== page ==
Berners-Lee warns on data privacy

Berners-Lee warns on data privacy

Web histories should be kept private

Sir Tim Berners-Lee, father of the internet, has hit out at companies that try and sell customer’s browsing data.

In an interview with the BBC he was scathing about plans by some internet service providers (ISP) to sell their user’s browsing history to advertisers. Although the Phorm case was not mentioned by name he said that ISPs have no business assuming they had a right to sell personal internet-use logs.

"I myself feel that it is very important that my ISP supplies internet to my house like the water company supplies water to my house,” he said.

“It supplies connectivity with no strings attached. My ISP doesn't control which websites I go to, it doesn't monitor which websites I go to."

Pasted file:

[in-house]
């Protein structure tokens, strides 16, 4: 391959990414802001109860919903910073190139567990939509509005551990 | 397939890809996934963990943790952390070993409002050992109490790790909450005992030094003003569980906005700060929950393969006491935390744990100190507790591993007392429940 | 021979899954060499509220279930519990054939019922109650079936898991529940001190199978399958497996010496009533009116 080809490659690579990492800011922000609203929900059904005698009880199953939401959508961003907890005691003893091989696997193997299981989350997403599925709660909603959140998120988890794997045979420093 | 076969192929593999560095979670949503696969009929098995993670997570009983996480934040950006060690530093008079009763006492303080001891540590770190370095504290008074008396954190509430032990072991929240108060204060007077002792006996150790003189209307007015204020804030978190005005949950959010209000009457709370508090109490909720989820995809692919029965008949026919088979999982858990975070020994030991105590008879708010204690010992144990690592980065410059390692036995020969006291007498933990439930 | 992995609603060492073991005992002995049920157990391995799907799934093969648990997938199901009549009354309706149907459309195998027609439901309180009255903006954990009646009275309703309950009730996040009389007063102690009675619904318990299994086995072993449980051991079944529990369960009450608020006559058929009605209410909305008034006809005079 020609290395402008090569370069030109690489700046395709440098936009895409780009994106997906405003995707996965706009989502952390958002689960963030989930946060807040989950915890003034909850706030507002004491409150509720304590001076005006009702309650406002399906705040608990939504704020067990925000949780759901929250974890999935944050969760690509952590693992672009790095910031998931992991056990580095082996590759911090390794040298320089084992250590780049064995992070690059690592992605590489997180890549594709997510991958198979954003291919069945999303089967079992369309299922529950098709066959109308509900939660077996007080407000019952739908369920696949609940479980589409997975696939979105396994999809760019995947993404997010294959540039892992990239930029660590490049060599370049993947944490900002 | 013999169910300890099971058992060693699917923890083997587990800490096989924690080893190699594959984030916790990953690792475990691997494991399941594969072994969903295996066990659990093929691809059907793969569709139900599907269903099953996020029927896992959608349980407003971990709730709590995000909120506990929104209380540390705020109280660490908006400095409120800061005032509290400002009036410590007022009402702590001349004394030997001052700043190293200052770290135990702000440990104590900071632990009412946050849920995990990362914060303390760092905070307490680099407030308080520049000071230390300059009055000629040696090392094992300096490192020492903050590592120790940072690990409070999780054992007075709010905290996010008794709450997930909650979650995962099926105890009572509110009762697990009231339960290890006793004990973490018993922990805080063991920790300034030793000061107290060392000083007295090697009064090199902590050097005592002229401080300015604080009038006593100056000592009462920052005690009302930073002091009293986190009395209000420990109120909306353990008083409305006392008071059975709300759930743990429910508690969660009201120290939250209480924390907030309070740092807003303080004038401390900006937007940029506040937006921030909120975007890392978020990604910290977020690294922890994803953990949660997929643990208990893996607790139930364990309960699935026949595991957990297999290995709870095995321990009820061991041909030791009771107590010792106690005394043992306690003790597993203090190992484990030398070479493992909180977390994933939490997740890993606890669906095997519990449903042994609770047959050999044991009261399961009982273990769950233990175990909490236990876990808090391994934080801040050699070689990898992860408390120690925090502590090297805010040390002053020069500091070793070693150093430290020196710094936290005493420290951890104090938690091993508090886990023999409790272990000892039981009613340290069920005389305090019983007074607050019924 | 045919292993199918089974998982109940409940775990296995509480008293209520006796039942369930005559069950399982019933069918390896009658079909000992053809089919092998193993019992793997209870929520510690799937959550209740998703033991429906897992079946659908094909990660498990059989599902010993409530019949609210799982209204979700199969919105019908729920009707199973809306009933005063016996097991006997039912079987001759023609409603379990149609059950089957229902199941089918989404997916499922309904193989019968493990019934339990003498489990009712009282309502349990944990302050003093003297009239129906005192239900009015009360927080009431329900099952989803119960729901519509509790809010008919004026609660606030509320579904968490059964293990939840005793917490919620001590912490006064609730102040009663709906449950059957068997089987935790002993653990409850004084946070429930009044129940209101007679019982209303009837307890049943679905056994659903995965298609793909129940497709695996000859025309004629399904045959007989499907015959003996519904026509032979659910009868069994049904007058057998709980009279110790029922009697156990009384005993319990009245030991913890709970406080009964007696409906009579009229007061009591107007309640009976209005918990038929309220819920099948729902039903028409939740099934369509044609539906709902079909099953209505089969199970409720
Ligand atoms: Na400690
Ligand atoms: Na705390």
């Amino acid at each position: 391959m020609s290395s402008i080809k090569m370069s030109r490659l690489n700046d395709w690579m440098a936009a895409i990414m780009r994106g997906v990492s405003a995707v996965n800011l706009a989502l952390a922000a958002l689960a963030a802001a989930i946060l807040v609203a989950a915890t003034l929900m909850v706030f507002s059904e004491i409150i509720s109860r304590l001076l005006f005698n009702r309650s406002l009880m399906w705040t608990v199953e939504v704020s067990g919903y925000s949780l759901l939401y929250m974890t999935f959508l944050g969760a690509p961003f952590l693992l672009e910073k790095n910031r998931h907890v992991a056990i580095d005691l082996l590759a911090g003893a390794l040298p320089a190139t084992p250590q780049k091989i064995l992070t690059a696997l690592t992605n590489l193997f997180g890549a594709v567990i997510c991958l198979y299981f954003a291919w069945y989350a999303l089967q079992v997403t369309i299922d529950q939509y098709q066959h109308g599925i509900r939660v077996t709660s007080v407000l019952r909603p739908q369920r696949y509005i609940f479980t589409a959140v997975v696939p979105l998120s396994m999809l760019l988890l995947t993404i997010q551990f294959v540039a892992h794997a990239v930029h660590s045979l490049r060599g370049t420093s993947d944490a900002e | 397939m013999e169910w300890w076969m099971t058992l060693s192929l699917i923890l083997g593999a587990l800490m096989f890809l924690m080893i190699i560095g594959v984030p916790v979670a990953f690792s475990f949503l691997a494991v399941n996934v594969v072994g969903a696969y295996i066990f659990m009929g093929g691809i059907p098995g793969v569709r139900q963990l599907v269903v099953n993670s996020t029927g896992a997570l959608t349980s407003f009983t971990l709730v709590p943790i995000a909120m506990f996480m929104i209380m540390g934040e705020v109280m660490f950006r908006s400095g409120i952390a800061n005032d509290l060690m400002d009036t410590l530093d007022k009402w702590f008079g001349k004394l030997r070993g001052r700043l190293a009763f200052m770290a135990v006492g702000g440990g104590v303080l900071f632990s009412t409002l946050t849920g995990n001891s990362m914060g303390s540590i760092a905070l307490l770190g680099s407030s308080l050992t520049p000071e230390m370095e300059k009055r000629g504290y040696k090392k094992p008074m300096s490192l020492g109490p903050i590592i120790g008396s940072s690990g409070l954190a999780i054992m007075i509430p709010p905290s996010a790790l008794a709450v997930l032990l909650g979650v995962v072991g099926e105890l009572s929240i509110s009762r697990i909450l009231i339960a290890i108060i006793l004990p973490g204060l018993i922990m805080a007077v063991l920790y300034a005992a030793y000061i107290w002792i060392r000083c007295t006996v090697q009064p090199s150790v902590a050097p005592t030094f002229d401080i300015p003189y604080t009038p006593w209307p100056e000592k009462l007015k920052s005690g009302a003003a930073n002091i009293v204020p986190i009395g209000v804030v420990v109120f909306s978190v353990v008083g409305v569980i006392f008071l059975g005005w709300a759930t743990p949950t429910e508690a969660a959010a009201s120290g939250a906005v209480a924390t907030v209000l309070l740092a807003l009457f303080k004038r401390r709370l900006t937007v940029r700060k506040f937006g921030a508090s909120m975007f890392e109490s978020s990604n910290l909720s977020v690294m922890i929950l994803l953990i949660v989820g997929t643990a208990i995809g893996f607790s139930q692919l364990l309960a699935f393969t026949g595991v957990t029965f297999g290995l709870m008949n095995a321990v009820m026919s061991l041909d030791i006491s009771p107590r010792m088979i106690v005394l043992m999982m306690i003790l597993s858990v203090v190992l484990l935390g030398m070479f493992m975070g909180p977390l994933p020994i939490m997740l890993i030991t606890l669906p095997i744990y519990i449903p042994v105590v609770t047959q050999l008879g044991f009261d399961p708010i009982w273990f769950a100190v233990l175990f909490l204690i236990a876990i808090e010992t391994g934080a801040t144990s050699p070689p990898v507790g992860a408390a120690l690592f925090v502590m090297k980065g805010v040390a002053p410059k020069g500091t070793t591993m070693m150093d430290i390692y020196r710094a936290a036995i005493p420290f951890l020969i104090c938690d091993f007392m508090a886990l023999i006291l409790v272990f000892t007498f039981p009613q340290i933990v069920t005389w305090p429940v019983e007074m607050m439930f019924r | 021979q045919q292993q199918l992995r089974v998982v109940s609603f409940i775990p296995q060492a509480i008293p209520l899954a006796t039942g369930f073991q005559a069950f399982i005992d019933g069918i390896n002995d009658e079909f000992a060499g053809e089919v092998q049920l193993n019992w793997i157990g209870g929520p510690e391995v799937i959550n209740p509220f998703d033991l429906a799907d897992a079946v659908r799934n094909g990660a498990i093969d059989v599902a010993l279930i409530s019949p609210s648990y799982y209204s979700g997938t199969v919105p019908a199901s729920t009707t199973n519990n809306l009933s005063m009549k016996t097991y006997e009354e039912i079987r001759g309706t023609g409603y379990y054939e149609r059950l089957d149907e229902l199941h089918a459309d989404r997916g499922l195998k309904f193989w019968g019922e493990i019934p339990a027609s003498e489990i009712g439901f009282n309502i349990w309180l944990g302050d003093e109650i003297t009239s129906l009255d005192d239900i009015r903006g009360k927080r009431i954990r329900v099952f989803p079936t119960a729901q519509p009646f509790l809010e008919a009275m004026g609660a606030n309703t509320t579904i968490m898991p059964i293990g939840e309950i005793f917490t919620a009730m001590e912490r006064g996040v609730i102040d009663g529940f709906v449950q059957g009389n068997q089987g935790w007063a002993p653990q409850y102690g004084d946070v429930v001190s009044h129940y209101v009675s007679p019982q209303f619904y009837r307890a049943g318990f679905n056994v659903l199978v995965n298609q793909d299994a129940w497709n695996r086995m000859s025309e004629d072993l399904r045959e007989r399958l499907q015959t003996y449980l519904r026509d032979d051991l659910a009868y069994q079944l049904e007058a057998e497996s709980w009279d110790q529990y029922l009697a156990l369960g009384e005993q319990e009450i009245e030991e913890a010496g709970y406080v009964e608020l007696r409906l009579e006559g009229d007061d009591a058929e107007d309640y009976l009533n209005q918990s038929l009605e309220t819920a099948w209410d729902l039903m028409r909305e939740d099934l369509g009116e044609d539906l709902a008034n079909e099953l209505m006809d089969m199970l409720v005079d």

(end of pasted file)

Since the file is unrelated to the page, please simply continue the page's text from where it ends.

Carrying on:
He said that if he had a choice he would change ISP as soon as such a monitoring system was put in place, since an individual’s web history was private property.

"It's mine - you can't have it. If you want to use it for something, then you have to negotiate with me. I have to agree, I have to understand what I'm getting in return."

Berners-Lee warned people that they should be careful of what they put online, as once it was up it would be available to everyone, including future generations.

Indeed, he said social networking sites aimed at a younger audience might soon be superseded by those aimed at older folk, who now had the technical ability to use them and the time on their hands to do so.